By MD for Seniors

Our chef at Sunrise of Wilmington, DE, hosted a cooking activity where he surprised residents with these crab cakes with an Asian twist. This tasty dish has quickly became a preferred alternative to the traditional dish.

Nutrition Fact: Crab is low in fat, and contains the mineral chromium. Chromium enhances the action of insulin, so it’s a great choice for diabetics, as it may help control blood sugar levels.

Crab Cakes
Serves 8

Ingredients:

  • 1 pound jumbo lump crab
  • 1 large egg
  • ½ cup panko bread crumbs
  • ½ cup mayonnaise
  • 1 ½ tablespoons red bell pepper, minced
  • 1 ½ tablespoon chives, minced
  • 1 tablespoon Worcestershire sauce
  • ½ teaspoon soy …read more

By MD for Seniors

Keeping your counter tops sanitized will reduce the spread of bacteria.

There’s a reason it’s called the “common” cold.

According to the Centers for Disease Control and Prevention, there are millions of cases of this virus annually, and adults catch it two to three times every year on average. Thankfully, it’s not too serious and it typically takes about 7 to 10 days to recover. If your immune system is weak, however, and you catch a cold, you may be more likely to develop pneumonia or other critical conditions.

There may not be a cure for this illness, but there are certainly precautionary measures you can take to help ensure you’re …read more

By MD for Seniors

Each year, scientists around the globe work to learn more about dementia and other forms of memory loss in an effort to curb the condition and aid millions of families worldwide.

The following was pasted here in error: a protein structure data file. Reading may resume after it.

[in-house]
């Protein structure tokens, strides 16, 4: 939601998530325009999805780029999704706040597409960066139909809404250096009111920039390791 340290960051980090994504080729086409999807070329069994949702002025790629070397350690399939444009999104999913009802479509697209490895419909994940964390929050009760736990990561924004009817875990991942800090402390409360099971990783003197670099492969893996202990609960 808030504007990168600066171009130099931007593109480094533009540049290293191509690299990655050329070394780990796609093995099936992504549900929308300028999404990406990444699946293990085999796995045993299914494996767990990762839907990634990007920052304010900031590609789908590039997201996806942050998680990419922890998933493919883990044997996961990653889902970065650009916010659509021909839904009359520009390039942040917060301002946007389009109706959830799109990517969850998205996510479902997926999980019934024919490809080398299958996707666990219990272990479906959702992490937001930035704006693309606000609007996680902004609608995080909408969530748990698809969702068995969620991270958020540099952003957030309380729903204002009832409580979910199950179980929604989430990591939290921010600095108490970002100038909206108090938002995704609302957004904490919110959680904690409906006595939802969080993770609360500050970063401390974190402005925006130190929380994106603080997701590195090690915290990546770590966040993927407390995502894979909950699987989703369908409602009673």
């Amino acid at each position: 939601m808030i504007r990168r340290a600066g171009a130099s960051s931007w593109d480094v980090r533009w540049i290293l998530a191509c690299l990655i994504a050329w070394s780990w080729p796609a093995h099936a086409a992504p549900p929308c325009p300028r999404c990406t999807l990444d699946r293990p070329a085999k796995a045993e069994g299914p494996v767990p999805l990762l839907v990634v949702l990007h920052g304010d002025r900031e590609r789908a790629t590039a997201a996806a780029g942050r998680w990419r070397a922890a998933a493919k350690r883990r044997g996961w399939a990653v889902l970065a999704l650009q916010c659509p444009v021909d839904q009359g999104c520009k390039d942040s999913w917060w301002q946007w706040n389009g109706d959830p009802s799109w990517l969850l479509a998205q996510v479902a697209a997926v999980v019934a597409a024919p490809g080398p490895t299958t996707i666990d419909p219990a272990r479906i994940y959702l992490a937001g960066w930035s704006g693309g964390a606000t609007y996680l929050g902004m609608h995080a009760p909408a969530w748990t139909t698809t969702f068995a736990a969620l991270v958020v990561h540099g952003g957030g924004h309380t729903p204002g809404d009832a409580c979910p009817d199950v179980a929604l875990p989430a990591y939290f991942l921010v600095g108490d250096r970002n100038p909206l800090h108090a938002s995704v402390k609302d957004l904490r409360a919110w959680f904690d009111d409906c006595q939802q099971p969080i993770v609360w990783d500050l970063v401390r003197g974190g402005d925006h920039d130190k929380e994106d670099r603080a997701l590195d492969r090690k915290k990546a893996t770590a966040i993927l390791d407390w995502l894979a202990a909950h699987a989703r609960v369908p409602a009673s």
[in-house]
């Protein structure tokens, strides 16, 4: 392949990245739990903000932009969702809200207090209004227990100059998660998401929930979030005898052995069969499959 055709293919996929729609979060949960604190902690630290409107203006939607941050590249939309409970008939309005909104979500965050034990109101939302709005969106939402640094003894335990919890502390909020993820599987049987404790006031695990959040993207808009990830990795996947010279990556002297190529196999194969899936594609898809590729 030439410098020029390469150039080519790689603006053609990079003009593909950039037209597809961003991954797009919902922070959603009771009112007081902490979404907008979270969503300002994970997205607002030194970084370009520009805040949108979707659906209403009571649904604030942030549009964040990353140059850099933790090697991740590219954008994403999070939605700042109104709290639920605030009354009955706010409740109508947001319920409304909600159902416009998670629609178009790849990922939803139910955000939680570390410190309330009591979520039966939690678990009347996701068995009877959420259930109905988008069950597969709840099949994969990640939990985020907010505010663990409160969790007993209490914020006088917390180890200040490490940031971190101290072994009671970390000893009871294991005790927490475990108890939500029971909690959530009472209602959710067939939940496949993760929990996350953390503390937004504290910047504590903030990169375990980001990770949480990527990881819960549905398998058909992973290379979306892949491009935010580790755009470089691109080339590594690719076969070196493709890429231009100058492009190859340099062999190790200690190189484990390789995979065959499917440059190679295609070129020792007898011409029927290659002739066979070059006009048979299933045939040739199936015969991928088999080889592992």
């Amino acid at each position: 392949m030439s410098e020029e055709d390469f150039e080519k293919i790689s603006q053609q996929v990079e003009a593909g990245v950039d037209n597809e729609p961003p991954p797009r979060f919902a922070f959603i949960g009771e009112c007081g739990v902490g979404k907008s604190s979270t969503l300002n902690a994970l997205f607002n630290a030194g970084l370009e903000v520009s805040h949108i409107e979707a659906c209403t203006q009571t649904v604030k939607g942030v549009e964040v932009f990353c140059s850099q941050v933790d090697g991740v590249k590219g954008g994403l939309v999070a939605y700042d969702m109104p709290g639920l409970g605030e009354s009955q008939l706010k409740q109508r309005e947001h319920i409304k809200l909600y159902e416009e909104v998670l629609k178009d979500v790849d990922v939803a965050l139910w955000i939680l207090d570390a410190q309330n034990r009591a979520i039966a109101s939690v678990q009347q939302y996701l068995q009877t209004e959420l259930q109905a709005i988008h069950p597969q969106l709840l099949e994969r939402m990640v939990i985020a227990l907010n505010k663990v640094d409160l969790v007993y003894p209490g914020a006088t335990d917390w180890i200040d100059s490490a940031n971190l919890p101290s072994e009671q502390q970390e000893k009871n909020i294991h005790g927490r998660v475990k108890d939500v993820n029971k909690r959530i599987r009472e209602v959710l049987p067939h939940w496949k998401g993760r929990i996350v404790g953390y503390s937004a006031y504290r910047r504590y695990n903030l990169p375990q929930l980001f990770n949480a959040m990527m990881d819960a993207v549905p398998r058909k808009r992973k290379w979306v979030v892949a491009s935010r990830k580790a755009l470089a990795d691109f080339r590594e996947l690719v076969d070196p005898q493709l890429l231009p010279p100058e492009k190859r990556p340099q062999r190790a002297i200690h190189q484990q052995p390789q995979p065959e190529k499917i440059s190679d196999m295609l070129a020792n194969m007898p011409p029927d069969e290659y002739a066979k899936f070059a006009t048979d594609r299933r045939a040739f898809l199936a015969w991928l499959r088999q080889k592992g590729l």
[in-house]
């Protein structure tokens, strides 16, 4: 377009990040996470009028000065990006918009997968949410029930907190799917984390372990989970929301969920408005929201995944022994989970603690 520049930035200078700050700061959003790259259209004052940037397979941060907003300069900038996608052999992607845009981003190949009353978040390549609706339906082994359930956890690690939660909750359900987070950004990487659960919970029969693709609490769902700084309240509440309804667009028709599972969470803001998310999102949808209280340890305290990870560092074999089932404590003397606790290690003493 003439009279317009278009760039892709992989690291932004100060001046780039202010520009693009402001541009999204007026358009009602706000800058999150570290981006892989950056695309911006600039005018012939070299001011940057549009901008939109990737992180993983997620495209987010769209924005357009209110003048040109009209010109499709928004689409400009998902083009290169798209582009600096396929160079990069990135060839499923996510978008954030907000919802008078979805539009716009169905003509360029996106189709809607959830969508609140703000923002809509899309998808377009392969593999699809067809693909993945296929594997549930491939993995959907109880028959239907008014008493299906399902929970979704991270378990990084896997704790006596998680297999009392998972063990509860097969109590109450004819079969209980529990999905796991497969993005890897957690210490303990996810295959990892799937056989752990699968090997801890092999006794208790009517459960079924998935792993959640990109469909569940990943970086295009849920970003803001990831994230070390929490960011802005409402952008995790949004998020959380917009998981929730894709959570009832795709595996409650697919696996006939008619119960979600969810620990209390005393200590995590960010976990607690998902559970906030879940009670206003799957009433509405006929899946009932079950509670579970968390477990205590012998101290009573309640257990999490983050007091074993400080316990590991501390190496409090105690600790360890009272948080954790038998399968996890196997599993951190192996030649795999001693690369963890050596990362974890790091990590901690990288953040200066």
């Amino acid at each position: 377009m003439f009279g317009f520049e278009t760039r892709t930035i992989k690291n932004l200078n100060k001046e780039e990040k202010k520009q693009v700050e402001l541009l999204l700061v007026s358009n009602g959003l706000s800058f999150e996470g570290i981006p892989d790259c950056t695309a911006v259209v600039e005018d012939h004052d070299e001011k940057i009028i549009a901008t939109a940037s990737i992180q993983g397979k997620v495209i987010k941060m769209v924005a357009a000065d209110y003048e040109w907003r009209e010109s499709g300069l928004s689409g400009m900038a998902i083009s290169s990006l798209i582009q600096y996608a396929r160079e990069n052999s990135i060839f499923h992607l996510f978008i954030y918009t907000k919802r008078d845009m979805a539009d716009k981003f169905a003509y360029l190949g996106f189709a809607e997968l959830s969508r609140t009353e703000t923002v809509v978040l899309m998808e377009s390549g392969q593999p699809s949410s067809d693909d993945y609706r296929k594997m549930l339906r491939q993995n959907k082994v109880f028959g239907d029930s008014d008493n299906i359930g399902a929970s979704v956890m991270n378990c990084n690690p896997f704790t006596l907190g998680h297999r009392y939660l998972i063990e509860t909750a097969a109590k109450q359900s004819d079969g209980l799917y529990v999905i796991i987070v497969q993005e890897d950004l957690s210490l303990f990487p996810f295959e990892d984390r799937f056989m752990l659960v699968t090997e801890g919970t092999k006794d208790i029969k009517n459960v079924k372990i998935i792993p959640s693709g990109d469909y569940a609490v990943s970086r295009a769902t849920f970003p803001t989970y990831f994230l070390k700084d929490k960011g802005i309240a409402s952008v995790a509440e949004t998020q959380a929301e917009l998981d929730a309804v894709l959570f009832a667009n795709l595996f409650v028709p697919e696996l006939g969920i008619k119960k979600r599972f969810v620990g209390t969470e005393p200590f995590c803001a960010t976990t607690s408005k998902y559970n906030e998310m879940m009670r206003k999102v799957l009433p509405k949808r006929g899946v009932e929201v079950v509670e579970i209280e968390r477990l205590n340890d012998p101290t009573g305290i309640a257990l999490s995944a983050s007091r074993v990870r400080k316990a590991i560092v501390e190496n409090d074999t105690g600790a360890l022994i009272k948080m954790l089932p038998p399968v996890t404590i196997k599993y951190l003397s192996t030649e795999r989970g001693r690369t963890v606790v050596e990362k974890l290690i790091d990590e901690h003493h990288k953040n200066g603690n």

Each year, the organization Alzheimer’s Disease International releases a comprehensive report on the state of memory care around the world. This report includes the latest treatments and best practices, as well as barriers and concerning trends.

The 2016 World Alzheimer Report highlights the most current information available regarding the condition. We’ve pulled out a few of the most interesting and notable statistics from this past year’s …read more

By MD for Seniors

Green tea is one of the healthiest varieties.

Have you ever considered how beneficial a cup of tea can truly be?

For those who love hot tea, there’s nothing better at this time of year than turning on the kettle, steeping your favorite flavor, and cozying up on the couch while the snow falls outside. But there are more reasons to drink hot tea that you may not be aware of. Aside from the undeniably great taste, comfort and refreshment that it brings, this beverage can provide you with beneficial vitamins and nutrients that are exceptional for your overall health.

Why not take a break from the coffee …read more

By MD for Seniors

All participants were free of memory loss at the beginning of the study.

You know that taking care of your heart is critical, especially as you age.

Your risk for developing cardiovascular conditions, such as heart disease, naturally increases, which means it’s your job to live a healthy lifestyle and break harmful habits. But have you considered how the health of your heart impacts your brain?